– Dr. Mariam spoke last before the discussion group. Mariam asked the audience “where
do you go when you need medical help?” Then she explored different options people
normally have and what they do instead. Dr. Mariam highly recommended people to go
to pharmacies or hospitals and seek counselors to maintain a good health. The event was
concluded with engagement and thoughts by the audience whose discussions centered
around;

a) The fact that Somaliland Youth doesn’t have a special healthcare system and
b) people/ government’s perspective of youth and the Psychology of adolescence.
The main idea behind this event was for people to hear and learn from each other then spread their ideas to the community especially to those it concerns. They concluded that Adolescent health needs special attention and raising public awareness of the issue. Achieving this would also improve not only youth’s well being but the economy and education of Somaliland.

Breast Cancer

 

A group of female doctors arranged the event on Sunday night March 3rd where they spoke about Breast Cancer and how common it is in our country particularly among women. Breast Cancer is globally the second most common type of cancer. A lot of people die from it due to delay in seeking medical advice but in the case of Somaliland, Women are shy about reaching out for help which as a result causes early preventable deaths. Breast Cancer is not a disease that happens to women only but men can get it as well although it is estimated that only 1% of men get it.

Dr. Saynab was leading this event and introduced the importance of this topic and how they created their team. “We decided to initiate this team in 2015 in the hope of helping people to be aware of this disease but we officially started in March 3rd 2016” Dr. Saynab also talked about the causes of breast cancer. She said “Some of the things that cause cancer are prolonged take of birth control pills, Alcohol, Cigarettes and Qat. It could be hereditary too”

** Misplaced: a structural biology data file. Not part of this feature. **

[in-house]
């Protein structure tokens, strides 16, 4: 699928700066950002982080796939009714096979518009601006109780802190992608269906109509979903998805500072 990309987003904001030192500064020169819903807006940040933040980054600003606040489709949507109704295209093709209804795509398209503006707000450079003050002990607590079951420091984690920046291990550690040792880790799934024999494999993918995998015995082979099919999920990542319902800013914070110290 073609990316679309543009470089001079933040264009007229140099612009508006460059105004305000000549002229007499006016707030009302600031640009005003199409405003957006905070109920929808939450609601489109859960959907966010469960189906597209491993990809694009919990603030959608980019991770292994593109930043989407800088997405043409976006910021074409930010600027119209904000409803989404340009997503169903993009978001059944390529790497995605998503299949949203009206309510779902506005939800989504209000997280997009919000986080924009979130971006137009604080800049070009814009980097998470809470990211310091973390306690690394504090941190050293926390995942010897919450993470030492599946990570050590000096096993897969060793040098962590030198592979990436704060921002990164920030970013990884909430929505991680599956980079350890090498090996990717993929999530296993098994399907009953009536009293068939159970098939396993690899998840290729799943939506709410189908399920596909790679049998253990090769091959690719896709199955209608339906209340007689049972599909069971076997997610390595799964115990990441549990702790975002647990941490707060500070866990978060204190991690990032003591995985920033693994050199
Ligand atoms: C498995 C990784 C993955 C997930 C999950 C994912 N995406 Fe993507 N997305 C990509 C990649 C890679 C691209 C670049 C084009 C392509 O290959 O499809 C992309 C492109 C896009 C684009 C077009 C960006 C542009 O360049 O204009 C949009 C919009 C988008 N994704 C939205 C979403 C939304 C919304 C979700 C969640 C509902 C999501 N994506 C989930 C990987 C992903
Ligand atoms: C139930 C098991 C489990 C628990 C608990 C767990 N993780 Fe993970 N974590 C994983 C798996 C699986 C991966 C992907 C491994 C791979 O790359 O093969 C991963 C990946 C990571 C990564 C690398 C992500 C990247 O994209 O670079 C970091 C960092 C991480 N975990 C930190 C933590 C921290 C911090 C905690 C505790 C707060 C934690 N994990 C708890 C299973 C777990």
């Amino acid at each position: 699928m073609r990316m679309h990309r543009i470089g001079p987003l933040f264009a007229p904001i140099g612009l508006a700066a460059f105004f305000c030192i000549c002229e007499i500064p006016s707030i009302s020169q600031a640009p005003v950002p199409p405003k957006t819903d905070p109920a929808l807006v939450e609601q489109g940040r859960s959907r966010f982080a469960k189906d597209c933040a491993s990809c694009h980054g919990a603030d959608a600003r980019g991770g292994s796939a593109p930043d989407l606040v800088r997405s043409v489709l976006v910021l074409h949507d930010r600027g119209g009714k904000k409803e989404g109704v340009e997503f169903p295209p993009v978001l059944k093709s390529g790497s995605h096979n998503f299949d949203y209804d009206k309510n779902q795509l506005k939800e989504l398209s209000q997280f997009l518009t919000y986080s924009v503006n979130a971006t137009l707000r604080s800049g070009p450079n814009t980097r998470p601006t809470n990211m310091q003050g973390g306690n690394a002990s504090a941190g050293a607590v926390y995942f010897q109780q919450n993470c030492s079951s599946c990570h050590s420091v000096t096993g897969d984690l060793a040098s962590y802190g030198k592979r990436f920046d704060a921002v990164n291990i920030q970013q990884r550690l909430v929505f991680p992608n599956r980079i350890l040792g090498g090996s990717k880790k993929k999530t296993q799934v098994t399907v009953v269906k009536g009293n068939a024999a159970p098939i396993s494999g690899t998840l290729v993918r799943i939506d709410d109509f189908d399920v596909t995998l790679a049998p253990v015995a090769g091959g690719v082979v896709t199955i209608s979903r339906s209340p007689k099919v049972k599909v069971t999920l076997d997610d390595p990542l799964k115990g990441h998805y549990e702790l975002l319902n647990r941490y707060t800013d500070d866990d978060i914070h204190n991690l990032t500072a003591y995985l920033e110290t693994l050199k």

Dr. Shukri Daahir spoke next about the percentage of women affected by Breast cancer in the world. She reported that “17.5 million women get cancer per year and 9 million of them die. 1.7 million get breast cancer” Dr. Shukri also mentioned that in every 182,000 women in America 26% of them get breast cancer so it is pretty serious. Dr. Shukri touched on how there is a good medical help in America. The survival rate is very high. However, in the case of Somaliland, women are not as worried as they should be about their health. “Part of it is lack of health awareness and the fact that Chemotherapy is not available in Somaliland. Another obstacle on the way is using herbal medicine which in terms of cancer is not useful at all.”  Dr. Shukri also classified the areas in Africa affected by breast cancer into three different parts. Central Africa, South Africa and Sub Saharan Africa. She said that breast cancer is most common in the Sub-Saharan area because it is where women die at home mostly.

Dr. Sahra Caydiid listed the symptoms of breast Cancer. She said “if you see these signs then you should immediately contact a doctor. Symptoms are Change in your normal breast color, change in size, unusual hardness of the breast, swelling, blood or milk leaking from your breast, severe pain, and laceration as well as skin holes.”

Lastly, Dr. Afnan spoke about the treatment of breast cancer in which she categorized into four stage treatment. She said “When the tumor is only in the breast and has not spread to any other place then we cut out the breast. If the tumor reaches the muscles around the breast and the glands, we also cut it. However, when it spreads to the entire body, there is nothing we could do about it.” Therefore Dr. Afnan highly recommended that we (both men and women) do checkups every now and then.

This event was very important for it was an eye opening to our community and will eventually save lives. It was a motivation to those who are too shy to come get help and enlightening to those who don’t understand the risk they are taking by dealing with breast cancer at home. In the end of this event, the audience was given a chance to ask questions and all three doctors answered them. We had ninety people come to the event twenty six of them males and sixty four females. What we hope people to take away from it is that breast cancer is a life threatening disease and should be dealt with in hospitals and to also prevent it by staying healthy and checking yourself up regularly.

Dacar Cas/Somaliland Red Aloe: New species of Aloe described in Somaliland